The Right People Make the Right Decisions
Danny Meyer is the hospitality industry’s spiritual leader. Through his restaurants, including Shake Shack and Gramercy Tavern, books, and philanthropy, he has achieved incredible financial success and admiration. But Meyer’s contribution transcends hospitality. Since opening Union Square Cafe in 1985, he has been transformed into an evangelist of sorts. He preaches and teaches “enlightened hospitality,” the understanding and application of how the delivery of a product makes its recipient feel. Meyer understands that “good service,” the technical delivery of a product, has become an expectation; therefore culture and experience have become the true differentiators. As he puts it, “It’s all about how you make the customer feel.”
The most important step in creating a hospitable culture is hiring the right people. Meyer calls these people “fifty-one percenters”—team members with a high hospitality quotient whose skills are 49 percent technical and 51 percent emotional. You can teach someone a technical skill, but it’s much more difficult to teach them emotional skills. The core skills Meyer looks for are optimism and kindness, curiosity about learning, an exceptional work ethic, a high degree of empathy, and self-awareness and integrity. As Meyer explains it, “By putting your employees first, you have happier employees, which then leads to a higher HQ. A higher HQ leads to happy customers, which benefits all the stakeholders. The cycle is virtuous, not linear, because the stakeholders all impact each other.”
All businesses, not just restaurants, are dependent on people. That’s because great experiences only occur when one person emotionally connects with another. When the person on the receiving end of the product or service leaves happier and more fulfilled, the transaction was a success. It’s precisely this emotional connection that increases positive sentiment and eventually grows into a successful brand or movement.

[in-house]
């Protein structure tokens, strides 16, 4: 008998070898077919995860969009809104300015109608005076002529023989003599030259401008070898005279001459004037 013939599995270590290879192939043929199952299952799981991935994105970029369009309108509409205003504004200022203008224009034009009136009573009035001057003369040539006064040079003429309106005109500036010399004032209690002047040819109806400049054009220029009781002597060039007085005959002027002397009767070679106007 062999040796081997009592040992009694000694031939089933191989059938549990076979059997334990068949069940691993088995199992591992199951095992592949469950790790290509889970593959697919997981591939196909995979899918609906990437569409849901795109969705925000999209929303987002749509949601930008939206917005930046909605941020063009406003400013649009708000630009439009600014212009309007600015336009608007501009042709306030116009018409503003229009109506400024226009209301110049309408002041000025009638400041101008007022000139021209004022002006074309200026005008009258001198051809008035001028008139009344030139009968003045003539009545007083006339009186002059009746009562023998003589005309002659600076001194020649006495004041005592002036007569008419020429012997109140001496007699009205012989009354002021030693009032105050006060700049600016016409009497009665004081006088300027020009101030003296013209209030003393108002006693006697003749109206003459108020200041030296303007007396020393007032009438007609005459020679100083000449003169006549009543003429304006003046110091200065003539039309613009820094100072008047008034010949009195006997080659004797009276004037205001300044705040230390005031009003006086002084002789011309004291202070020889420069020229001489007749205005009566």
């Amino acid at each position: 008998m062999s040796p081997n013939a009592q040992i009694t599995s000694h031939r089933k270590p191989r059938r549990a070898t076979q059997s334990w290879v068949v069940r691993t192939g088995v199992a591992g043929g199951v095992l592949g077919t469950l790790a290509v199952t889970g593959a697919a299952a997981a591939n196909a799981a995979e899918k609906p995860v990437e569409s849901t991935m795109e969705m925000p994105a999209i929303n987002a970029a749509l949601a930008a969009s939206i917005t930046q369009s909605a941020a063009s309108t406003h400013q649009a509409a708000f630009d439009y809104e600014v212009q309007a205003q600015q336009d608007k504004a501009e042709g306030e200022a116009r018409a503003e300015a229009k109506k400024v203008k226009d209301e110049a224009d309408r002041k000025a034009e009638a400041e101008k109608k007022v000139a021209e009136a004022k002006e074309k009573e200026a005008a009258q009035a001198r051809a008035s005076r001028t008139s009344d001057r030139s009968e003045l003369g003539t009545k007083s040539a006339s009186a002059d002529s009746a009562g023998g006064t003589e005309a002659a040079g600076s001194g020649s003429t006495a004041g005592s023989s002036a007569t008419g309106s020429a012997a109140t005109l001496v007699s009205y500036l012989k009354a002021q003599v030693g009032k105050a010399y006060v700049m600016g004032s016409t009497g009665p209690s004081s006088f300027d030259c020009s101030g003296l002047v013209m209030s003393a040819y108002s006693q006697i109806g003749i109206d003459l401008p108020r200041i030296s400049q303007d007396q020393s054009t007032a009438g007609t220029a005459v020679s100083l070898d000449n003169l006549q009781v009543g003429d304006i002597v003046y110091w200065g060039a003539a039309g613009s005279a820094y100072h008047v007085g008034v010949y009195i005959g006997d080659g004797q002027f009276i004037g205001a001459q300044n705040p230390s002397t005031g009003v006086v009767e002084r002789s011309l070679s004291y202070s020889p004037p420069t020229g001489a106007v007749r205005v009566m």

Doing this once is quite simple. Almost anyone, for example, can throw one really great dinner party. But when you multiply that one interaction by hundreds, thousands, or even millions, that’s where the problems begin. How can you possibly make all those connections magical? Meaningful? Memorable? But organizations like Meyer’s Shake Shack do it, so do Disneyland, the Apple Store, and most great companies. Many believe this comes from training, but training is technical. Recruitment, the action of finding new people to join an organization or support a cause, is truly the most important step in the process. When you empower the right people, they will make the right decisions, or, as Danny Meyer says, “The overarching concern to do the right thing well is something we can’t train for. Either it’s there or it isn’t.”